Married and No Sex?

A good friend, Jackie, called me this morning to report that another of her friends, Samantha, is fed up with no sex in her marriage.  Samantha has decided to divorce her husband after 17 years of marriage. Samantha, has only had sex 5 times with her husband in the last 11. Jackie pleaded with me, “What is going on? I know 5 women close to me, long married that want sex and are not having it in their marriages. Why?!” She continued, “To top it off, Samantha is gorgeous and super fit. What a waste!”

Aging? Routine? Boredom? Perhaps, but I highly doubt that any of that is enough to deter one from one of the most fulfilling exchanges with another – especially if you are living with him or her for the last umpteen years. I propose another possibility: The Inescapable Risk of Intimacy.

It can be a frightening adventure to let go to that grand, mysterious scape called Sexual Relating. Our old hurts and gaping insecurities, our accumulated resentments and untold truths and our unconfirmed suspicions of betrayal cannot hide in the nakedness of raw vulnerability, heightened physical sensitivity and razor-sharp intuition. There is the terror of losing oneself, the other or the shared lifestyle long settled in together.

I met Fatima, a feisty covered Muslim who was a public speaker on sexual reforms in her native Gulf country. I can add her to the list of women complaining that her man is just not interested. She tooted that he loves to watch porn, but never in the mood for her. After more revealing comments about his sexuality, I  had to ask, “Fatima, was Hashim sexually abused as a child?” She replied, “No, he was just touched down there by a group of older cousins when he was 7.” I responded, “Fatima, that is sexual abuse.” I continued to explain, that as long as he has not treated and healed such a violation, the likely humiliation of that molestation and the consequential blows to his self-worth, trust in sex and the other, he would understandably avoid any situation that could wake up those scandalously frightening reminders within. No risk with porn.

So, I would ask Samantha what un-confronted demons are haunting her husband, Paul. Is he holding resentments or fears of not being good enough? Will the ultimatum of Samantha leaving Paul be enough to spur him to seek help to face them. Is Samantha leaving too early and avoiding her own issues by letting Paul be the identified avoider, proving that we always attract our reciprocal? Or is Paul clearly unwilling to heal and has Samantha finally faced her fear of the chaos of this inevitable ending?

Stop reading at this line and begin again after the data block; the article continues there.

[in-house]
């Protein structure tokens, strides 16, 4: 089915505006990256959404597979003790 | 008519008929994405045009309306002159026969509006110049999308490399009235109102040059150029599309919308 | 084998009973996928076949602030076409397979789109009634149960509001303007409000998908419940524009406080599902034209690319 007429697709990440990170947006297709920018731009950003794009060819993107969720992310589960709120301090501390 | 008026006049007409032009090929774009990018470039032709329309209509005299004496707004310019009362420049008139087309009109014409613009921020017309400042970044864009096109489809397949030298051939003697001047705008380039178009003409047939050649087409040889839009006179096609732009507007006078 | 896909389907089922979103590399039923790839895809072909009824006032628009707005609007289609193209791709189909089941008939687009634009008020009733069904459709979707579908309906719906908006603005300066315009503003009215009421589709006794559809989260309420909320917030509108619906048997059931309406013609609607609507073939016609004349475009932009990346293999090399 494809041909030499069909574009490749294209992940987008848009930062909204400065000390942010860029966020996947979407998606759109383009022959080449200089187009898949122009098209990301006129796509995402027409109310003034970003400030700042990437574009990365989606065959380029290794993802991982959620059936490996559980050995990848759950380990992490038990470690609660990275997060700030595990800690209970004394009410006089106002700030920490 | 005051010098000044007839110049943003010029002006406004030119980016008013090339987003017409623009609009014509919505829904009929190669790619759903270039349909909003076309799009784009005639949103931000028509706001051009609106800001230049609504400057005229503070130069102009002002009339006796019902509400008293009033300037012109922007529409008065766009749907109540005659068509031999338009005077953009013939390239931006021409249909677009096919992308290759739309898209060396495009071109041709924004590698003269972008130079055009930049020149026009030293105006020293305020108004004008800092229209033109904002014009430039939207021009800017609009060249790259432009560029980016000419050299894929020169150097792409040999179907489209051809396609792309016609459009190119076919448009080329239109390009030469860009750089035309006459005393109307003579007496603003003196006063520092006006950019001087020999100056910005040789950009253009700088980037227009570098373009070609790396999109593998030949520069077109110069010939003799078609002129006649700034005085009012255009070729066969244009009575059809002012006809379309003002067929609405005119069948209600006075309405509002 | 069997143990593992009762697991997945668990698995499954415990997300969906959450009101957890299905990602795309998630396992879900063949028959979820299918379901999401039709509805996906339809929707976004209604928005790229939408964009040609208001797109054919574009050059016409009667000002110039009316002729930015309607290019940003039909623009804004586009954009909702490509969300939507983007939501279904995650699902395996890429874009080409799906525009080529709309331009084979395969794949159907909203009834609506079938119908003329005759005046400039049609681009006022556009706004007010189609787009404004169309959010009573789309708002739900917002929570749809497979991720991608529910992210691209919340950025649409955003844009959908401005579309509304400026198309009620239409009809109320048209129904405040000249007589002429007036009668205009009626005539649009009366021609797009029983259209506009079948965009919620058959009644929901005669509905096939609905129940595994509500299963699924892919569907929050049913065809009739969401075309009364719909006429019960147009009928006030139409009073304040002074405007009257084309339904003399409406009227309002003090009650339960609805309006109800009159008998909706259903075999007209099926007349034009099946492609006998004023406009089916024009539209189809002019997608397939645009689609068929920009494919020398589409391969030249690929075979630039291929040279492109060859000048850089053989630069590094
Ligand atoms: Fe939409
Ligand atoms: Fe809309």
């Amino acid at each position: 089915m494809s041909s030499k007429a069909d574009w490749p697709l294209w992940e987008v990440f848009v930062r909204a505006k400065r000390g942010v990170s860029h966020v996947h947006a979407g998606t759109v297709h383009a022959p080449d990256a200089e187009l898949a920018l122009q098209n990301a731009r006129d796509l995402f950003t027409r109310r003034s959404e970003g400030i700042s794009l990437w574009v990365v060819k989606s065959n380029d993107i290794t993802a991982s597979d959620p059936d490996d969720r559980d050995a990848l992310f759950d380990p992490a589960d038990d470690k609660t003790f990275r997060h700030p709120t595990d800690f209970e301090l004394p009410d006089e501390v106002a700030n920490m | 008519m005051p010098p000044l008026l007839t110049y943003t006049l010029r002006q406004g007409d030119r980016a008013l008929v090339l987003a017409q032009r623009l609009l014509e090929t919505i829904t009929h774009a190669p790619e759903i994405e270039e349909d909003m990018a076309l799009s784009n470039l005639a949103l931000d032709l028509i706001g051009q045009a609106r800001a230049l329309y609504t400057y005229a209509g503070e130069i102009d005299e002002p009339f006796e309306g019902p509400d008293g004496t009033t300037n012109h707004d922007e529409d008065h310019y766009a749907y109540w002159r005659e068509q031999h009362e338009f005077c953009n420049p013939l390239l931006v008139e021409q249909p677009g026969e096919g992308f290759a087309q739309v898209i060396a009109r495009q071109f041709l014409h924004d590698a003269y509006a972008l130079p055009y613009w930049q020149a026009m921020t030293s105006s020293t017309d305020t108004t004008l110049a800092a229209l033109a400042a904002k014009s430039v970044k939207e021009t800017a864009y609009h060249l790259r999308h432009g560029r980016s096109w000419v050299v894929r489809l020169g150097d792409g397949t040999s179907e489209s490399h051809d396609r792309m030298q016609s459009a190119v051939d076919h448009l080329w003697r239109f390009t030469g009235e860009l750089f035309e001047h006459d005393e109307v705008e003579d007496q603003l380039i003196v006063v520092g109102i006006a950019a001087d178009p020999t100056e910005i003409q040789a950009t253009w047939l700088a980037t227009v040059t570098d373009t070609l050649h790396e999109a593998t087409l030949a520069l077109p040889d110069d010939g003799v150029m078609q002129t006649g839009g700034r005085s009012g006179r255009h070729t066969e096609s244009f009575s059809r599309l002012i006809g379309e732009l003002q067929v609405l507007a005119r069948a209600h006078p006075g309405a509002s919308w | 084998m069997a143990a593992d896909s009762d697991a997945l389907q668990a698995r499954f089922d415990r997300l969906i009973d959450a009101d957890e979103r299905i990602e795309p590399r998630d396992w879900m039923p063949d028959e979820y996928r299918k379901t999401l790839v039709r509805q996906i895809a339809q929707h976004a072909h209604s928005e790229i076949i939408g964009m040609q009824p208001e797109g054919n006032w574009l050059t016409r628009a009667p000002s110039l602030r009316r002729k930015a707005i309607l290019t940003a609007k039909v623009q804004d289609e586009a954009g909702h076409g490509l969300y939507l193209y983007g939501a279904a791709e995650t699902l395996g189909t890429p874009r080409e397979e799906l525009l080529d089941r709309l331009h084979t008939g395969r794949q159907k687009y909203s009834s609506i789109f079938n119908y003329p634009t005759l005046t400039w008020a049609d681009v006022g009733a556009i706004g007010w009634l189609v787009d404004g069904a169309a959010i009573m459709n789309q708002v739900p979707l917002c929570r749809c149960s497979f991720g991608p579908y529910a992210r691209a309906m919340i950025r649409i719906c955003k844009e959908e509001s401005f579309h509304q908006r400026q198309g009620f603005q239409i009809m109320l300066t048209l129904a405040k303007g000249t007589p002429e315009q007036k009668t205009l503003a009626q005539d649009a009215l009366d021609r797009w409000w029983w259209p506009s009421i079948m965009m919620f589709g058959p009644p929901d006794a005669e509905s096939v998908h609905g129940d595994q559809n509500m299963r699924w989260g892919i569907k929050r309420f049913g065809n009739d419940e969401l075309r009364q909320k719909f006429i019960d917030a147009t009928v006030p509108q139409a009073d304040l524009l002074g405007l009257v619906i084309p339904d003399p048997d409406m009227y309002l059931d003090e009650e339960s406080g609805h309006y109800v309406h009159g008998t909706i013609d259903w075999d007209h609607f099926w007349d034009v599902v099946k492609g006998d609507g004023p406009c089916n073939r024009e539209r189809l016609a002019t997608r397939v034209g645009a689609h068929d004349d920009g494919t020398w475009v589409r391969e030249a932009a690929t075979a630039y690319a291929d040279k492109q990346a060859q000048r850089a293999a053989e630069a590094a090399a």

Clarence pursues and his wife, Tammy, complains once again of that unrelenting headache. What risks of emotional intimacy are not being braved by either to pave the way for real relating? What wounds of Tammy’s past are unhealed and stubbornly interfering with her sexual flow? Is there a hidden agenda unconsciously serving Clarence to actually not get it on?

So, dear Jackie, no matter that Samantha is a 10. We are rich beings where one’s inner, ruthlessly authentic world overrides the totality of who we are. In fact it directs it all. This inner truth goes on strike or hides behind barriers of self-protection when it perceives threat – usually from the depths within. The answer? Deep work. Sometimes the only way we will engage in that work is if an ultimatum is presented and the potential permanent loss of our spouse is more overwhelming than the temporary loss of comfort to face and feel the painful. Counseling can lead to the necessary breakthroughs. Sometimes deeper therapeutic bodywork is also optimal so the long-held sense memory can be assured a safe venue to finally express itself in all its emotional, explosive colors. The pursuit is reputedly well worth it.

The beautiful irony is that once those inner precipices have been braved, the very courage  and headiness of risk re-ignites the life  force –  whether to stay and deepen strong intimacy or to finally leave and claim a passionate, authentic life longed to be lived.

Posted in Marriage, Psychology, Relationship, Sex, Women | Tagged , , , , | 4 Comments

My Raw Journey

     I have been a raw vegan for 9 years. Raw fruits, veggies, nuts and seeds make up my diet, with occasional soaked pulses and raw dehydrated crackers. Flowers sometimes, too!
     Some come to the raw way of eating due to a life-threatening illness. Others hope to drop excess weight. For me, it was the Light. I wanted the Light. I wanted to live in the Light 24/7.